Looking Abroad: Cataloging Travel Albums in the Frick Family Papers

  • Posted on Mar 27, 2013 by

From the pyramids of Egypt to the castles of the Loire Valley, Henry Clay Frick and his family took some enviable vacations in their time. They spared no expense in their travels and enjoyed trips that often lasted for months on end. The Archives of The Frick Collection and Frick Art Reference Library recently posted photograph albums from three of these trips in the Frick Digital Image Archive. The albums document travels in 1905, 1909, and 1912, and include views of France, Spain, Italy, Germany, and Switzerland. They were scanned by the Library’s Digital Imaging Lab, both as a means to capture and preserve their content, and as a way of providing greater access to these unique resources.

Once scanned, each image was researched and cataloged, including date, location, and persons depicted. Though most of the photographs do not contain identifiable people, some do show members of the Frick family, their traveling companions, and friends they visited while abroad. Images are accompanied by brief descriptions, and subject headings were added in order to facilitate searching by researchers.

As chronicler of the family’s travels, Helen Clay Frick carefully assembled the albums and is the only member of the family who kept a diary on these trips. Her documentation, particularly her handwritten captions, greatly aided the cataloging process.  Locations of captioned images were verified by a brief online search before they were cataloged.  Many are photographs of landmarks and historic sites that are still popular with tourists today.  The Frick albums, however, offer a window more than one hundred years into the past.  The views of the Louvre Museum, below left, and Pantheon, below right, taken in Paris in 1909, are examples two such images.

View of the Louvre Museum and the Pantheon in Paris, France.
View of the Louvre Museum (left) and the Pantheon in Paris, France (right).  Taken during the Frick family's 1905 trip abroad.  France, Switzerland, and Germany Album, The Frick Collection/Frick Art Reference Library Archives.

Uncaptioned photographs, especially of obscure locations, presented a cataloging challenge. In these cases, clues were sought from the neighboring images in the album, from Miss Frick’s travel diaries, and from minute details within the photographs themselves. The image below, for instance, was uncaptioned by Miss Frick, but was most likely taken in Germany, given that it falls between photographs of Nuremberg and Trier in the album from the family’s 1905 trip.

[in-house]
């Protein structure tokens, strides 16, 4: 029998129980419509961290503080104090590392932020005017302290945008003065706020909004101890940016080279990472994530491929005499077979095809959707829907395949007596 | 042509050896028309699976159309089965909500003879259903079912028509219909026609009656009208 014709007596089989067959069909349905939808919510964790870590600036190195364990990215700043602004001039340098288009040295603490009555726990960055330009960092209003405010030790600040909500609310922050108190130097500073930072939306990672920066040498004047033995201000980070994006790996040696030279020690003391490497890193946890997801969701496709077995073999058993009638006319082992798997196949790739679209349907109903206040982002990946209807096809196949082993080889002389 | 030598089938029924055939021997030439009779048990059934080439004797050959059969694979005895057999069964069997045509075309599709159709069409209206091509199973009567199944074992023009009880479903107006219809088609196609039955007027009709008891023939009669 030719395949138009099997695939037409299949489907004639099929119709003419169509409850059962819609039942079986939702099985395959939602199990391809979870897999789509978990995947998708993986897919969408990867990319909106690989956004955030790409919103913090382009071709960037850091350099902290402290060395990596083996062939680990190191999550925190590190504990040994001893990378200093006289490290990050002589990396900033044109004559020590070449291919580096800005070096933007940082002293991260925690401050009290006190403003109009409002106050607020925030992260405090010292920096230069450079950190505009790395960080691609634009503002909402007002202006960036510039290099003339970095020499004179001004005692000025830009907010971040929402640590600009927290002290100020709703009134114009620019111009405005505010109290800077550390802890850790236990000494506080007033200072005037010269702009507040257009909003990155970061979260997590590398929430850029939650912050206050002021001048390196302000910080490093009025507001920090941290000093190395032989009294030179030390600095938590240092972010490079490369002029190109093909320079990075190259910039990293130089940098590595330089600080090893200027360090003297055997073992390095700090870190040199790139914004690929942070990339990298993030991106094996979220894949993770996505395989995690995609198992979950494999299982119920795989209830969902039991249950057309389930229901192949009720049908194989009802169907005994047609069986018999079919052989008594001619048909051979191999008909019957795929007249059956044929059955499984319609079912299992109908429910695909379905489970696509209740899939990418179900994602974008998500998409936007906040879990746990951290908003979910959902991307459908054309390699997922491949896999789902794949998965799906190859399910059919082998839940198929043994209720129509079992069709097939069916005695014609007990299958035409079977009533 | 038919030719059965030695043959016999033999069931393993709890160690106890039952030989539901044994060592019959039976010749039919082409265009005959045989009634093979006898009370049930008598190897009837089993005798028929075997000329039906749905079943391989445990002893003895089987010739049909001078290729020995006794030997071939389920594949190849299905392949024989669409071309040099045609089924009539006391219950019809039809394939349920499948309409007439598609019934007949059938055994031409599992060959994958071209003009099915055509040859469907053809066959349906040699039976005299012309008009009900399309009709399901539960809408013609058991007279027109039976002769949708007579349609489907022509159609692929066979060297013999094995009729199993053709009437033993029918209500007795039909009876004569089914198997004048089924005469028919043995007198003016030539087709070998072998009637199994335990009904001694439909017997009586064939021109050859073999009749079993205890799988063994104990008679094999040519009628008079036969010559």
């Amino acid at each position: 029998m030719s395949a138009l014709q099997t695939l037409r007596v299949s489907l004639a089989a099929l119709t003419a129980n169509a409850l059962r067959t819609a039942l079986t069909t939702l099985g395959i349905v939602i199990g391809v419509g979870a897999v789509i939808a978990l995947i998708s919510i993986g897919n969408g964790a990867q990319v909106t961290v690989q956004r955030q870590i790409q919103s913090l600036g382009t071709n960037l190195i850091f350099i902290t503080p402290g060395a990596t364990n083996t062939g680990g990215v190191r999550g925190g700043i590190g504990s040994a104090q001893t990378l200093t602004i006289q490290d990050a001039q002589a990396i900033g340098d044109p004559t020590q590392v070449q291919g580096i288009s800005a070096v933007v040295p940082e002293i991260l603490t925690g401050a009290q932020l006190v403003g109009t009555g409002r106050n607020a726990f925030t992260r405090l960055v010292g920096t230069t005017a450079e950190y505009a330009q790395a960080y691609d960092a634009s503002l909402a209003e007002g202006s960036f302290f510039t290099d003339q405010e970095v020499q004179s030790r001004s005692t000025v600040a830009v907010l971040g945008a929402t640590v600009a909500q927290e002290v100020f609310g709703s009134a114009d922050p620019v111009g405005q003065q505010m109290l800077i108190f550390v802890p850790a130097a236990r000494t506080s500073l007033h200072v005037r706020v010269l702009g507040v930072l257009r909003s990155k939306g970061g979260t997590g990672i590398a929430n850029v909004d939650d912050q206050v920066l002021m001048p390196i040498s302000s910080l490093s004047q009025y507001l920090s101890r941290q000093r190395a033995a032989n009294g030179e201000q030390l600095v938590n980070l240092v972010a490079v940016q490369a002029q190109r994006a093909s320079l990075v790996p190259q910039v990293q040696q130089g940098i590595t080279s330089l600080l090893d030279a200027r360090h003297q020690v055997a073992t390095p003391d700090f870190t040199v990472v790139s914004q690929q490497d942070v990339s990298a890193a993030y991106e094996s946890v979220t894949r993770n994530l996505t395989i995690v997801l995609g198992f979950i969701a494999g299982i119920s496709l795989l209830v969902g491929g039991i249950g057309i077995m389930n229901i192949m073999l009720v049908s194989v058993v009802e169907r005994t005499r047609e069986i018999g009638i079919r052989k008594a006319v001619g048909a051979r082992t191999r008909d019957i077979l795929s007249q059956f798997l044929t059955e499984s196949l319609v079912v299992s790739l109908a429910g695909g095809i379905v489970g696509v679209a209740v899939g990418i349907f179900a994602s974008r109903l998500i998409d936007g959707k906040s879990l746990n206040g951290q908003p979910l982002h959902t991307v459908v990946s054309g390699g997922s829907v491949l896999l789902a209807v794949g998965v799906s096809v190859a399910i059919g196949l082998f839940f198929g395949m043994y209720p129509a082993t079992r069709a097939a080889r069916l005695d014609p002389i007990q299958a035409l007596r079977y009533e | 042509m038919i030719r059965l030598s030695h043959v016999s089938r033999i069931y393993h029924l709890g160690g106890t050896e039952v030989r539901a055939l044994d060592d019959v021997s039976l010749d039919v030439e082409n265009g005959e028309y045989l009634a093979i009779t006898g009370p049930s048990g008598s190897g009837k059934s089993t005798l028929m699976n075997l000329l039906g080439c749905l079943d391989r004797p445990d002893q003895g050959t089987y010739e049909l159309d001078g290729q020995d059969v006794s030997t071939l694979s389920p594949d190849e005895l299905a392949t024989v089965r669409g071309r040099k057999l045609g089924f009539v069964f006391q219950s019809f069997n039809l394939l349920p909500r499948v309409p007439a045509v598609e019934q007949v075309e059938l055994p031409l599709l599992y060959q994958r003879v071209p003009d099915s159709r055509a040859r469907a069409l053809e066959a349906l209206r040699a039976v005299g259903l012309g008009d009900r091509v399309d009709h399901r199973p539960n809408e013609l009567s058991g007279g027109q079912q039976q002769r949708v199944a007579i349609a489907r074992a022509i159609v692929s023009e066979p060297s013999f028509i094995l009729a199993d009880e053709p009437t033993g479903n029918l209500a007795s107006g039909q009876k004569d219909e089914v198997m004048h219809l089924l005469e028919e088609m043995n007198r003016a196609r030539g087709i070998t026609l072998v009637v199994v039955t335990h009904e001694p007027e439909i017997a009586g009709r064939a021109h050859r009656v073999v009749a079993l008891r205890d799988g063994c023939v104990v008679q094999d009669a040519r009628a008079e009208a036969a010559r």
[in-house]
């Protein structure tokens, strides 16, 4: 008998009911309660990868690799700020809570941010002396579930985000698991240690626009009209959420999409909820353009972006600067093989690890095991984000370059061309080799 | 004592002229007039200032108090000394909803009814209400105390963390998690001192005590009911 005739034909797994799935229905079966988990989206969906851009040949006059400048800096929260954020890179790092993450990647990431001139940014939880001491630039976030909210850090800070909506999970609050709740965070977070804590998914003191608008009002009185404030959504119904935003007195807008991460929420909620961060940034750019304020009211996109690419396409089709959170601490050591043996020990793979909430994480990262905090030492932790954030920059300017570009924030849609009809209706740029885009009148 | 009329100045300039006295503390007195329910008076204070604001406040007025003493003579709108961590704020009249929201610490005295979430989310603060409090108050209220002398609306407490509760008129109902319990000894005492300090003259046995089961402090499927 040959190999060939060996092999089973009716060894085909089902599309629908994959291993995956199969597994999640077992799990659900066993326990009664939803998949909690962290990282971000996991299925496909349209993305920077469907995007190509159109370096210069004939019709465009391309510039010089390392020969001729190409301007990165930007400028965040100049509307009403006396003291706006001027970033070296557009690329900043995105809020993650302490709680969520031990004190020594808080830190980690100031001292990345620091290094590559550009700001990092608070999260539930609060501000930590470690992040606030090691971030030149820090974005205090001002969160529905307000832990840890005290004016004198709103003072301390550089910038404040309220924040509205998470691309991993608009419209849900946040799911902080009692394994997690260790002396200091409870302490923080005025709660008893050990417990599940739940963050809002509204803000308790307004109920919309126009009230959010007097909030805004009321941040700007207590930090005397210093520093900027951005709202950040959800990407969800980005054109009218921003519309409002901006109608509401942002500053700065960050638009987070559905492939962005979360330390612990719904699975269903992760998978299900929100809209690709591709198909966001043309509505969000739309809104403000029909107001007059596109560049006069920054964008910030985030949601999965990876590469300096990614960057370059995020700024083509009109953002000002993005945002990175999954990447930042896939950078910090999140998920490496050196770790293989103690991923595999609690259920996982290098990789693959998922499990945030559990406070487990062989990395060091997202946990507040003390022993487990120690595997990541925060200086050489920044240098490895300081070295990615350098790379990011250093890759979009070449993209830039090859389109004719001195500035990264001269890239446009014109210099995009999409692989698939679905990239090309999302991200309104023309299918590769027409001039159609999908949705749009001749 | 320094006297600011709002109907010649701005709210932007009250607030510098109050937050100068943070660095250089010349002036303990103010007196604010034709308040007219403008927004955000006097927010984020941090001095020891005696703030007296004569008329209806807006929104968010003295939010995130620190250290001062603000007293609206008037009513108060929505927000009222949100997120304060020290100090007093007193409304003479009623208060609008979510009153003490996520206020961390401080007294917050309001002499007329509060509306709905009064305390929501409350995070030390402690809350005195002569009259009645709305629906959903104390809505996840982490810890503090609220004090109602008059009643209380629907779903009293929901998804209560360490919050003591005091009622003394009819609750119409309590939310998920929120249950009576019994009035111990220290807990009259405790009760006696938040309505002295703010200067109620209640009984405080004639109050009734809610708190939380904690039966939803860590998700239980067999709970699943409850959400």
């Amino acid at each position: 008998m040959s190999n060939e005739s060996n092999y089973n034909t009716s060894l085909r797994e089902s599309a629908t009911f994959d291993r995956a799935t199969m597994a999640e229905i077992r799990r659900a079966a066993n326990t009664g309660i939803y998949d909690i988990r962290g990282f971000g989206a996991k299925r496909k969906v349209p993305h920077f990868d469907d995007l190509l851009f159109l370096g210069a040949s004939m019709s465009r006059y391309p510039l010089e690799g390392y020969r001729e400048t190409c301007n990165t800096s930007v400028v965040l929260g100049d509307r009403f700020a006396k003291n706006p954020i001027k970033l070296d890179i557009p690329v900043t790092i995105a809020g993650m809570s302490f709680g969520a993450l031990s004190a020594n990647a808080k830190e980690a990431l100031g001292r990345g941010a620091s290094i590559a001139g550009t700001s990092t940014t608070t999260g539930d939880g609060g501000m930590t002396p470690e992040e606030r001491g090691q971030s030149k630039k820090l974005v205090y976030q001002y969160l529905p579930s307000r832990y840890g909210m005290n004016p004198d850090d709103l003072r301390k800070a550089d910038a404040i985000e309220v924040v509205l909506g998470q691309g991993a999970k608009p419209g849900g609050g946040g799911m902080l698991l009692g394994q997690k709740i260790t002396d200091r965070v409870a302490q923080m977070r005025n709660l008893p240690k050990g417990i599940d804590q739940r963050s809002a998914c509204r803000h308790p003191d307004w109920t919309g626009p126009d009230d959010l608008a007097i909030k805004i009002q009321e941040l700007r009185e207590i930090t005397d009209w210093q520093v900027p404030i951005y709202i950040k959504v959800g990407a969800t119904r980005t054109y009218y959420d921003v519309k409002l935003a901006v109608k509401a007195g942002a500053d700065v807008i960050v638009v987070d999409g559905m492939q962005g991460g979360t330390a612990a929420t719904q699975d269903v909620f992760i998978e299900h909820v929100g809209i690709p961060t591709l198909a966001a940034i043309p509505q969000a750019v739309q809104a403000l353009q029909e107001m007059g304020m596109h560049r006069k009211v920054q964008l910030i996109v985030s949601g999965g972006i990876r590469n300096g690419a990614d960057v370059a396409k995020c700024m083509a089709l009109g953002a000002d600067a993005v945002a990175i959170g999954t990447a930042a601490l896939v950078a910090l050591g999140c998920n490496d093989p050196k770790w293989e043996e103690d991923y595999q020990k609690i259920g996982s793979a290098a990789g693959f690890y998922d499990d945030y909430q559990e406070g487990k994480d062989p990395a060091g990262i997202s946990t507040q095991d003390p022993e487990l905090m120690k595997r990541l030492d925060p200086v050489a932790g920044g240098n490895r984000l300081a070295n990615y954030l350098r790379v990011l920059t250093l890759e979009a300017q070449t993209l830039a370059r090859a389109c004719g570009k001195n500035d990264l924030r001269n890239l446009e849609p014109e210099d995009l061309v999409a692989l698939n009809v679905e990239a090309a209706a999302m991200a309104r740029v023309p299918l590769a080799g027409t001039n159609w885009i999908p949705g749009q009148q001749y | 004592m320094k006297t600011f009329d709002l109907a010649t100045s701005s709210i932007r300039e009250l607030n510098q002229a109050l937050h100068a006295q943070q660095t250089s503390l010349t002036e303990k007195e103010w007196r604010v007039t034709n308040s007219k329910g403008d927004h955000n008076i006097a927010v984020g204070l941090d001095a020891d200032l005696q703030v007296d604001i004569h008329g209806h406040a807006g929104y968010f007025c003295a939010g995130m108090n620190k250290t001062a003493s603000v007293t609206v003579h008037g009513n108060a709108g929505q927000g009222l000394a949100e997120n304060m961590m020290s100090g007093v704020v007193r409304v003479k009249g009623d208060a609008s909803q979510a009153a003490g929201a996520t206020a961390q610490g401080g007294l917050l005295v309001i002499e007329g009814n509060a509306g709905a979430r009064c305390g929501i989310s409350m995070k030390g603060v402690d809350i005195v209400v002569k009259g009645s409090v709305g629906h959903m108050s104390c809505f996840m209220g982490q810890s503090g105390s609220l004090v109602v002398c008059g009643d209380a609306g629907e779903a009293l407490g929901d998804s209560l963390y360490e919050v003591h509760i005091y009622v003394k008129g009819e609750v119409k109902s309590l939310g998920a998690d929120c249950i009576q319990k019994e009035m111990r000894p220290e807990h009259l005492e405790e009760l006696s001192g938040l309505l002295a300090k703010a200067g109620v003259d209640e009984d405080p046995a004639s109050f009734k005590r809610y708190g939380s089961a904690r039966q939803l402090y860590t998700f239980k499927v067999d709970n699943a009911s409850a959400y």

View of Bacharach, Germany.  Taken during the Frick family's 1905 trip abroad.
View of Bacharach, Germany.  Taken during the Frick family's 1905 trip abroad.  France,
Switzerland, and Germany Album, The Frick Collection/Frick Art Reference Library Archives.


Postcard of Bacharach, Germany, 1932.
Postcard of Bacharach, Germany, 1932.  Found on the website: http://www.akpool.co.uk.

Looking closely, the name of a hotel is visible on the building in the foreground, partially obscured by trees. Some creative searching revealed it to be the Hotel Herbrecht in Bacharach, Germany. This was confirmed by the vintage postcard, above. Vintage postcards, in fact, proved to be a remarkably useful cataloging tool. For one thing, published postcards usually contain a caption on either the recto or verso, leaving little doubt about the place depicted on the card. Second, and perhaps most importantly, the views they depict are roughly contemporary to those in the Frick family travel albums. The postcard images are uncluttered by modern development, additions, or alterations that can render a place less identifiable—sometimes even unrecognizable—over time.

The three travel albums available through the Frick Digital Image Archive represent only a portion of the visual materials in The Frick Collection and Frick Art Reference Library Archives. Over the coming months, additional albums from the Frick Family Papers and the institutional archives of The Frick Collection will be accessible for digital searching and viewing. These will include photographs of Frick family residences, portraits by studio photographers from New York to Pittsburgh, and travel photography from Cuba to England.

Julie Ludwig, Associate Archivist, The Frick Collection

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